The Doughboys’ Gar Francis, Mike Caruso, Myke Scavone, and Richie Heyman play up a storm on Running for Covers, a tremendously entertaining garage- and pop-rock testament to the classic songs of yesteryear; Richard X. Heyman does the same for his catchy pop songs contained on Pop Circles, that feature the singer-songwriter’s incredible, vital instrumental skills and intense harmony stacks.

This double dose of Heyman, where Richard X. meets Richie and garage-rock meets pop and roll, is a present for music fans all over the world. Obviously, you should be all in for some of the best music being made today.

Where to Get It:
Richard X. Heyman’s Pop Circles: Kool Kat Musik. Listen to sound samples and purchase: richardxheyman.com CD Baby, Amazon, iTunes
The Doughboys’ Running for Covers:
thedoughboysnj.com. Listen to sound samples and purchase: Amazon, CD Baby, iTunes

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Alan Haber’s Pure Pop Radio is the premiere website covering the melodic pop scene with in-depth reviews of new and reissued recordings, and a wide variety of features. We’ve been around since the first weekly Pure Pop Radio shows, which began broadcasting in 1995, and the 24-hour Pure Pop Radio station, which ended last August.

Welcome to your number one home for coverage of the greatest melodic pop music in the universe from the ’60s to today.

Reviews: 6.25.19: Astral Drive’s Plea for Love, Butch Young’s Stories of People in Crisis, and Farrington’s Retro-Fueled Pretty Pictures

By Alan Haber – Pure Pop Radio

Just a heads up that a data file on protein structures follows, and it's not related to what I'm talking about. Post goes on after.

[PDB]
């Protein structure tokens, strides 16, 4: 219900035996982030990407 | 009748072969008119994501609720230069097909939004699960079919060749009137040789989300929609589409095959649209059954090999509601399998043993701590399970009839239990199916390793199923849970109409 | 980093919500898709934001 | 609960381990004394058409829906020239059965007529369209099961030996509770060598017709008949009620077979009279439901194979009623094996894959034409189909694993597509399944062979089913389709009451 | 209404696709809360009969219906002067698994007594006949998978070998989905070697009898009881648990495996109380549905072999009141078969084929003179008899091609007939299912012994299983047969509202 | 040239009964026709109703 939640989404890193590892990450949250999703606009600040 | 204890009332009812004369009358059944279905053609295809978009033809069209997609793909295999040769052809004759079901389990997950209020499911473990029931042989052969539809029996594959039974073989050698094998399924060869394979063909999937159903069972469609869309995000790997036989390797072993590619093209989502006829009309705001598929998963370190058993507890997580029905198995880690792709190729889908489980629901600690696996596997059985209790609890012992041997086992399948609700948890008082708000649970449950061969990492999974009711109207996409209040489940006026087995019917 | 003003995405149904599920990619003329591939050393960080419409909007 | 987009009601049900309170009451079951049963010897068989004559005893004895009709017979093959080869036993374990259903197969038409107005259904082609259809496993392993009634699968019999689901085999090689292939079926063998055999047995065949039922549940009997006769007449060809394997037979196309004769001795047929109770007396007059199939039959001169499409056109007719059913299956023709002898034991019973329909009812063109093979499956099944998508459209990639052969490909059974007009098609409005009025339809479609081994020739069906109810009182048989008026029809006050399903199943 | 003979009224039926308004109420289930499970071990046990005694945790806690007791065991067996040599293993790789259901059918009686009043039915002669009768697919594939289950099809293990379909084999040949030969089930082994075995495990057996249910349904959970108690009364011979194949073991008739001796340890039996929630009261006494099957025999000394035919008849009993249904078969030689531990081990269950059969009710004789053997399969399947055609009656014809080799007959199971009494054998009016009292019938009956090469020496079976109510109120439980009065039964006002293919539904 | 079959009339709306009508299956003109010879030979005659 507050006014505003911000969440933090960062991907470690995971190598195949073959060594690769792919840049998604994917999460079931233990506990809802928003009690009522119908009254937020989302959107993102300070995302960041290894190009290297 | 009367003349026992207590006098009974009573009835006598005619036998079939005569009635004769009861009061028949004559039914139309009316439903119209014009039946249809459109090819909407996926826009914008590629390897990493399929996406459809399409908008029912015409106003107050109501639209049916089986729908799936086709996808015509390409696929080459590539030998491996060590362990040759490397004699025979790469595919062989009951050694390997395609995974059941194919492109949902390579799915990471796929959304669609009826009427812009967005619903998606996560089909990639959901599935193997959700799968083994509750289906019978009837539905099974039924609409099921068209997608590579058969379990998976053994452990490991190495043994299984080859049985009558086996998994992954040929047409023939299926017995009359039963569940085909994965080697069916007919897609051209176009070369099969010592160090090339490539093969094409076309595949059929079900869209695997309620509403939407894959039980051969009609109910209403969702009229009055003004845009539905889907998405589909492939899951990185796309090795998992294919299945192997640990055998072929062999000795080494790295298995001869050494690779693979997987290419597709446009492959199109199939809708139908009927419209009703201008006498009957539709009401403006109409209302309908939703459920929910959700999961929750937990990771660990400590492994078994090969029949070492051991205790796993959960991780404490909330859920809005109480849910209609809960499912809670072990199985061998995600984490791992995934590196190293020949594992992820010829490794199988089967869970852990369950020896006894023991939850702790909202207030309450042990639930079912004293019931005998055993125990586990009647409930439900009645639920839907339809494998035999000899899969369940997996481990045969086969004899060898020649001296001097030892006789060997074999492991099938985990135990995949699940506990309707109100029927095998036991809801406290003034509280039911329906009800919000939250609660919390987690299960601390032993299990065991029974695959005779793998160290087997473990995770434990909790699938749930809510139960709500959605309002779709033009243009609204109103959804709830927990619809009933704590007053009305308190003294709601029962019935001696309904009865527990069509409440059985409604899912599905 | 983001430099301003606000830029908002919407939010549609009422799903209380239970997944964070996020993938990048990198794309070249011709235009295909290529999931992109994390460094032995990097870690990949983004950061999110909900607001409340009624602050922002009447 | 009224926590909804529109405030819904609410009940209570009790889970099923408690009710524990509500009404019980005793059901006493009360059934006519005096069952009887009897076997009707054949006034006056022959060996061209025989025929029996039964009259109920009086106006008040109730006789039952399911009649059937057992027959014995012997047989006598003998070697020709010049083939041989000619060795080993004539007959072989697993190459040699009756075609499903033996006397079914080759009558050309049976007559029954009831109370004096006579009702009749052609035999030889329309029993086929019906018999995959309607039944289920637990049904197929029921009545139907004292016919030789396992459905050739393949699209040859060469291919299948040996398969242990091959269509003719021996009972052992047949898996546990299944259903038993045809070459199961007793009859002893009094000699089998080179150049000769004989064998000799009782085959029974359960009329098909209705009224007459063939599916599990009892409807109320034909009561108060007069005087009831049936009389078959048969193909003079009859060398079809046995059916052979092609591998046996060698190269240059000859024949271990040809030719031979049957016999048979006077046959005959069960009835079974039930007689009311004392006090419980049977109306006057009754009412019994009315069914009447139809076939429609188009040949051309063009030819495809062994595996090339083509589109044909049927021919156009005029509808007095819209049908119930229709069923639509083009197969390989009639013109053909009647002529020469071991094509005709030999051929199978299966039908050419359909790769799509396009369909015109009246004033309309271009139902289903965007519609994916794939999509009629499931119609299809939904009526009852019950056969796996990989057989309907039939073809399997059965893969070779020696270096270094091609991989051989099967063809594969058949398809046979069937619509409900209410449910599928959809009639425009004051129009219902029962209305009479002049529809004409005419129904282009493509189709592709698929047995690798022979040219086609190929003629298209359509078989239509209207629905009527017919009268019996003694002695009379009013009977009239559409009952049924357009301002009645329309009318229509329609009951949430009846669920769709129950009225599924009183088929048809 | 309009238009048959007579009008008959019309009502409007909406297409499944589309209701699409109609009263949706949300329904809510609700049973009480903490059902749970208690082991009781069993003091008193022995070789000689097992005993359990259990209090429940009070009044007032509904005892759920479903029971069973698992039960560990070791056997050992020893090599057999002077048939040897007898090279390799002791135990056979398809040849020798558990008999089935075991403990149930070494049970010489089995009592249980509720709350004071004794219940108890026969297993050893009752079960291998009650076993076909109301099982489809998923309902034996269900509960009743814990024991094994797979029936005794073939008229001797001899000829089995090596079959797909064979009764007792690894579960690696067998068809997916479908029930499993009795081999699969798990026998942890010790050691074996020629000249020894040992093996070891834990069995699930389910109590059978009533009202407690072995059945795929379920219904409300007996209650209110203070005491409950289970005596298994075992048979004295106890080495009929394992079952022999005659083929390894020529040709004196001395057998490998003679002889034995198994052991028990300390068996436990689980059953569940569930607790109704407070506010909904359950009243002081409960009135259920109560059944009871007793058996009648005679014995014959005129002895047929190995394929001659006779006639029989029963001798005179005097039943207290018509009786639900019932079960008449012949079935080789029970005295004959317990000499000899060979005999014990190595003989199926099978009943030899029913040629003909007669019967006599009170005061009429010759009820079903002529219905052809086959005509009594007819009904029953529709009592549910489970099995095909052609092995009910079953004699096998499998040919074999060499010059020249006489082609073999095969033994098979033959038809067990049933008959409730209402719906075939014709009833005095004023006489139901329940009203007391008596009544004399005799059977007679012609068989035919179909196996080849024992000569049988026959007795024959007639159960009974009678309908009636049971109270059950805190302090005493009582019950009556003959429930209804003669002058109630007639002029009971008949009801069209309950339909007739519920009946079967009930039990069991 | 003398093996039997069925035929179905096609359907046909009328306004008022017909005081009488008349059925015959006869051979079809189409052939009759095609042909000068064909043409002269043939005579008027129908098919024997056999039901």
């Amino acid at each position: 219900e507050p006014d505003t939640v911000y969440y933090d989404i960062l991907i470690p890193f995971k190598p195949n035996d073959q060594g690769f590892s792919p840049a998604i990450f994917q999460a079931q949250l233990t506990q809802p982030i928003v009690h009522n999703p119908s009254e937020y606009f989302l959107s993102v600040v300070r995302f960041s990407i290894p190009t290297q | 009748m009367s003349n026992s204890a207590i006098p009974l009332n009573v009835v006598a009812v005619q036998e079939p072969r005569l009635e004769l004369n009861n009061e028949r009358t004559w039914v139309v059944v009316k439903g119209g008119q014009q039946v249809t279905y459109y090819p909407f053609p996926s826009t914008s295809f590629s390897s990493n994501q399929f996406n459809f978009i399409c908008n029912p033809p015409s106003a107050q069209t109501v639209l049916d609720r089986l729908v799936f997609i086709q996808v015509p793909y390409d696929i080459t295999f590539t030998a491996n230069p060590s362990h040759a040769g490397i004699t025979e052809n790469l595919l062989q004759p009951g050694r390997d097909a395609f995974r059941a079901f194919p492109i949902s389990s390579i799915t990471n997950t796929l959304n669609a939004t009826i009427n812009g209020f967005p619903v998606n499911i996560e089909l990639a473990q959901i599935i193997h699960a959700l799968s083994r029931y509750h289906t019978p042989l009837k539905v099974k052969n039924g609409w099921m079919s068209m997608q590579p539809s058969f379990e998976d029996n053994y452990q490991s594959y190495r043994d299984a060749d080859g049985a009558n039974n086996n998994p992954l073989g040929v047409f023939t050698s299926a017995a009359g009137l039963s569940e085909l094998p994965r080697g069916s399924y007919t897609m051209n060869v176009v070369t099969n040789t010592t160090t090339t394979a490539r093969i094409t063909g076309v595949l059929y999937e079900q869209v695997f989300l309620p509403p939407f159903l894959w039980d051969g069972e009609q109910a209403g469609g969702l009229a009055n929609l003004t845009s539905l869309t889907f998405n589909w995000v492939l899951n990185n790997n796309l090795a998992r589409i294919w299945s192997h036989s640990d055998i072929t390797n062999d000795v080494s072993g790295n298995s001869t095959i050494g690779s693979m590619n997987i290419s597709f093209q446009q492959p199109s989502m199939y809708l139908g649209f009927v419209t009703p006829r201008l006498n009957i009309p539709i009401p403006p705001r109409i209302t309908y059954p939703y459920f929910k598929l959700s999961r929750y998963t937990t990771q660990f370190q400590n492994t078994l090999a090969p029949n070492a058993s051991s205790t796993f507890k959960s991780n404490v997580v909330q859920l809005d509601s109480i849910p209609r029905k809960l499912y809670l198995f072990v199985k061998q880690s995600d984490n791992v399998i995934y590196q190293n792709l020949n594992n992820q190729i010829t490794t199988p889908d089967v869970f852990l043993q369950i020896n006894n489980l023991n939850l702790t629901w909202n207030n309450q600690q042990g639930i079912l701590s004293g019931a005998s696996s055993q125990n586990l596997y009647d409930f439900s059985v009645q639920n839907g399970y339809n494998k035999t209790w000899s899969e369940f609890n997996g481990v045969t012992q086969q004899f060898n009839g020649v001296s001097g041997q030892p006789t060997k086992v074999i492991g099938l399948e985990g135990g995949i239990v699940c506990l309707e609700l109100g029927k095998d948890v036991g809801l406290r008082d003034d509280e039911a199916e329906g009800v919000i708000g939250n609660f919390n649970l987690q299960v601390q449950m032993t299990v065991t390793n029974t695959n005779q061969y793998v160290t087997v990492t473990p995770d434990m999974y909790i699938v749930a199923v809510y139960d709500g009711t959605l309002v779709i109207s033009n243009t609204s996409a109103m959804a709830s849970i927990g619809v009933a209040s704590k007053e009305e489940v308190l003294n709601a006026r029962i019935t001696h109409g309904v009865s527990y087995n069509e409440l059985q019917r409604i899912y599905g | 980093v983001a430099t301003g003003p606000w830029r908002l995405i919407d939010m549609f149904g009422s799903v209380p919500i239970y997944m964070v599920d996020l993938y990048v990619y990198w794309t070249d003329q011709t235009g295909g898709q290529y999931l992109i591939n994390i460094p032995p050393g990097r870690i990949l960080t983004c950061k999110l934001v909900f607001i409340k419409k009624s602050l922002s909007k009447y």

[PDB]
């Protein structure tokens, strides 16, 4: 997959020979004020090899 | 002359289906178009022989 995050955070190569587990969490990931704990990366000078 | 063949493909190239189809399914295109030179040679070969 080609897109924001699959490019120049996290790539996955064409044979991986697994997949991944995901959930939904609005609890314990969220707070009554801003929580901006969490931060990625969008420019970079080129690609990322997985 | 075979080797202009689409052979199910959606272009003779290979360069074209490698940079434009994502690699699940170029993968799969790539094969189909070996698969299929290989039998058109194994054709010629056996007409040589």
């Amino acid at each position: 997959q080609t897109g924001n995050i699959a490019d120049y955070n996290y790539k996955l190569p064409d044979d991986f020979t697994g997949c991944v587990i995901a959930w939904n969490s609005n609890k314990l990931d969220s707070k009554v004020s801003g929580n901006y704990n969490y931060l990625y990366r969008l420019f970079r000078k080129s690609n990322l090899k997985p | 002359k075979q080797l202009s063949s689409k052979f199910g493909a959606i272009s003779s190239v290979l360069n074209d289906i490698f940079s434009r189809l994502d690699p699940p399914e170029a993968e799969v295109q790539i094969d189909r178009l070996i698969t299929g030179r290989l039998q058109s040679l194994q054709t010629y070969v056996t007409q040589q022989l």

Astral Drive | “Wishing I Could Change the World”
(Lojinx, 2019)

Phil Thornalley, Britain’s champion of 1970s-era Todd Rundgren, returns as his Astral Drive nom de plume with a joyful Dave Bascombe (Tears for Fears) radio remix of “Wishing I Could Change the World,” originally waxed for 2018’s self-titled Astral Drive album. Also on board: two new tracks.

A plea for love becoming the constant that makes everything alright (“I keep wishing that the world would change / Love come pouring down like gentle rain / I’m still praying / Dreaming like every boy and girl / Wishing we could change the world”), the song’s jubilant, hopeful arrangement, and yearning vocal signify the coming of a melodic pop standard that really can change the world.

Accompanying the Bascombe-ized “Wishing I Could Change the World” are two new tracks, easily slottable into your growing Astral Drive collector’s bucket. A passionate, slowed-down take on the classic “Up On the Roof,” complete with Thornalley’s Rundgren-ized, understated vocal harmony stacks, draws new levels of emotion from the lyric (“Right smack dab in the middle of town / I’ve found a paradise that’s trouble proof”). The roof, in the case of Goffin and King’s classic song, is the perennial happy place, where hope triumphs over the alternative.

“Who Loves You,” essentially a new song (an unfinished number that didn’t make the Astral Drive album), “…is about how life can change in a heartbeat and how insecurity can haunt us just as easily as love can lift us,” according to Thornalley, quoted on the Lojinx website. Another Rundgren-esque number and as good as anything on the Astral Drive album, “Who Loves You” is a question perhaps best asked…up on the roof, where the answer should become clear.